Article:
Universities back away from standardized tests
At Missouri State, good GPA in high school means no ACT requirement
Missouri's largest public institutions of higher education have announced policy changes or pilot programs aimed at streamlining the admissions process for freshmen.
Missouri State University will now accept "superscores" on the ACT or SAT, which allow students to submit the top score for each section to create a new average. The university also adopted a test-optional policy for students who have a high school GPA of 3.25 or higher. The university announced the changes Wednesday.
According to MSU, more than 800 national four-year public and private institutions have added test-optional admission options for students who have thrived in their high school curriculum. Another 400 universities added the option due to COVID-19 and cancellation of spring and summer ACT and SAT exams.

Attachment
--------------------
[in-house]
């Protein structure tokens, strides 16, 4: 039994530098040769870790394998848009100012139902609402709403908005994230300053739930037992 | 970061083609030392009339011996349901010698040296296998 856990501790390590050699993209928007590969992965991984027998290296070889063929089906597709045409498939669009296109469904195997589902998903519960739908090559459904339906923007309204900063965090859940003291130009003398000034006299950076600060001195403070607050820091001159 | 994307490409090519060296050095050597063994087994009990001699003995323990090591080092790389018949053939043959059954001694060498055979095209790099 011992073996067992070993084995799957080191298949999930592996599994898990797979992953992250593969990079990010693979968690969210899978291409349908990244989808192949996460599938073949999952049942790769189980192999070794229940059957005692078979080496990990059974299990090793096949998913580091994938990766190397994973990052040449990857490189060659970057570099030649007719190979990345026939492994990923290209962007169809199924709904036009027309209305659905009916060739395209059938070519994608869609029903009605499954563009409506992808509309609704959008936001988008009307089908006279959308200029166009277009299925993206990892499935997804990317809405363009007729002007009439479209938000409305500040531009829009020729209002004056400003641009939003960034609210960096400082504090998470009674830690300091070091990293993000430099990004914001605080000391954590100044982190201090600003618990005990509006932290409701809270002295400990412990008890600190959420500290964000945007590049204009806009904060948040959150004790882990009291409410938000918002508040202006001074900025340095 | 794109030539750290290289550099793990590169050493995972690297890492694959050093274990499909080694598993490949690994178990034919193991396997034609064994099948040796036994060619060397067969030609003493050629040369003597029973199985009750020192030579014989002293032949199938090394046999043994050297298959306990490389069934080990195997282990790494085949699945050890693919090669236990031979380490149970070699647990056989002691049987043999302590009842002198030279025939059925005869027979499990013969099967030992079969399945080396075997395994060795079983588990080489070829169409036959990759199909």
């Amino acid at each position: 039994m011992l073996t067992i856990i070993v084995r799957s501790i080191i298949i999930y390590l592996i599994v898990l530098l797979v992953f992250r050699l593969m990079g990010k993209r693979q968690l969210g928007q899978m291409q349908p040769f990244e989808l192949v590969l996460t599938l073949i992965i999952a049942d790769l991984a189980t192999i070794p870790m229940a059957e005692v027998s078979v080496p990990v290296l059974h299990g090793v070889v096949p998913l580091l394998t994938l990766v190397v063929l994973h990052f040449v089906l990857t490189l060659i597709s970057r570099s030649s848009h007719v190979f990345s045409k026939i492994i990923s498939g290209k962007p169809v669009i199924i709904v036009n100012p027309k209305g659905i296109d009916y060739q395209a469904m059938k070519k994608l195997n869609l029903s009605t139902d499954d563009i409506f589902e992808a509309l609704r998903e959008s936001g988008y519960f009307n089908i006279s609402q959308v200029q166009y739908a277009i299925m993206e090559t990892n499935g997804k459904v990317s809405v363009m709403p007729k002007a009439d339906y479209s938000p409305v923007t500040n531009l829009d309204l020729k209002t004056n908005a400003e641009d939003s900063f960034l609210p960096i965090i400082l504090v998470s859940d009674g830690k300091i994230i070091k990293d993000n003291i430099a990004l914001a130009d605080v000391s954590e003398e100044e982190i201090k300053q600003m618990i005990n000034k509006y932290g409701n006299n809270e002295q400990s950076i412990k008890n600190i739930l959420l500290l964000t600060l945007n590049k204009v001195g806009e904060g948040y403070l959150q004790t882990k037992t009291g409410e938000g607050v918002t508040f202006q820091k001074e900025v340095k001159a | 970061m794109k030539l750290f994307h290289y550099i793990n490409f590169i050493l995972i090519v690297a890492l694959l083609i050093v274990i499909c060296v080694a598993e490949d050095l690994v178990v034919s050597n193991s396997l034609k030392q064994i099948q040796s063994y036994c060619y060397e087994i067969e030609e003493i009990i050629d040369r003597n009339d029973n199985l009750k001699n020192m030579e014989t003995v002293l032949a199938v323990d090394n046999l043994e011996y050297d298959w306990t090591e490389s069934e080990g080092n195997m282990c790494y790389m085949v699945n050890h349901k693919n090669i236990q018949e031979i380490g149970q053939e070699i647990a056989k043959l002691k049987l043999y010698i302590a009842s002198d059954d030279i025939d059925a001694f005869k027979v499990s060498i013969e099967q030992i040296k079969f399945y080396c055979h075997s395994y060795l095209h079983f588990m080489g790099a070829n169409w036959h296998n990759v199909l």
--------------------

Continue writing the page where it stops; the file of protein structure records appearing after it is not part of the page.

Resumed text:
The University of Missouri System announced a pilot program Wednesday to also make standardized testing optional for first-time undergraduate applicants for the 2021-22 year. The change, described as temporary, will allow students to submit ACT or SAT scores but applicants who choose not to submit scores will not be penalized.
According to the UM system, applications will be reviewed based on GPA, class rank, academic course load, rigor of coursework, extracurricular and leadership activities, letters of recommendation and personal essays. Each UM institution will set its own standards for minimum GPA.
In the past year, Drury University and the University of Missouri-Kansas City announced they will no longer require ACT or SAT scores as part of the admissions process.